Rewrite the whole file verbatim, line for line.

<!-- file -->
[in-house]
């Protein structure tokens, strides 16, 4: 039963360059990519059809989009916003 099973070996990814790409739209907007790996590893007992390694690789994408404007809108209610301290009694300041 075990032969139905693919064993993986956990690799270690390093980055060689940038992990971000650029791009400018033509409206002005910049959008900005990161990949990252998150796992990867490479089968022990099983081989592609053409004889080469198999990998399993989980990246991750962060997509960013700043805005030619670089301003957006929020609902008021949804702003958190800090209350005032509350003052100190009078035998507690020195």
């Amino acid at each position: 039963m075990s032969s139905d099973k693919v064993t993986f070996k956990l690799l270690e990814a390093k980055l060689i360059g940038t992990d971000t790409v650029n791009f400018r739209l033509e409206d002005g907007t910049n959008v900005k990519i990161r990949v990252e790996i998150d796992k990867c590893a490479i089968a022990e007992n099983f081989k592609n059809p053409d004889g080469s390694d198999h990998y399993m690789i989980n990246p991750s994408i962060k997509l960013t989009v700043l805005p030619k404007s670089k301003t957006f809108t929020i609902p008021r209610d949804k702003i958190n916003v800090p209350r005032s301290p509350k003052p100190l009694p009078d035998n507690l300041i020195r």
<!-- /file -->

[in-house]
């Protein structure tokens, strides 16, 4: 039963360059990519059809989009916003 099973070996990814790409739209907007790996590893007992390694690789994408404007809108209610301290009694300041 075990032969139905693919064993993986956990690799270690390093980055060689940038992990971000650029791009400018033509409206002005910049959008900005990161990949990252998150796992990867490479089968022990099983081989592609053409004889080469198999990998399993989980990246991750962060997509960013700043805005030619670089301003957006929020609902008021949804702003958190800090209350005032509350003052100190009078035998507690020195």
């Amino acid at each position: 039963m075990s032969s139905d099973k693919v064993t993986f070996k956990l690799l270690e990814a390093k980055l060689i360059g940038t992990d971000t790409v650029n791009f400018r739209l033509e409206d002005g907007t910049n959008v900005k990519i990161r990949v990252e790996i998150d796992k990867c590893a490479i089968a022990e007992n099983f081989k592609n059809p053409d004889g080469s390694d198999h990998y399993m690789i989980n990246p991750s994408i962060k997509l960013t989009v700043l805005p030619k404007s670089k301003t957006f809108t929020i609902p008021r209610d949804k702003i958190n916003v800090p209350r005032s301290p509350k003052p100190l009694p009078d035998n507690l300041i020195r």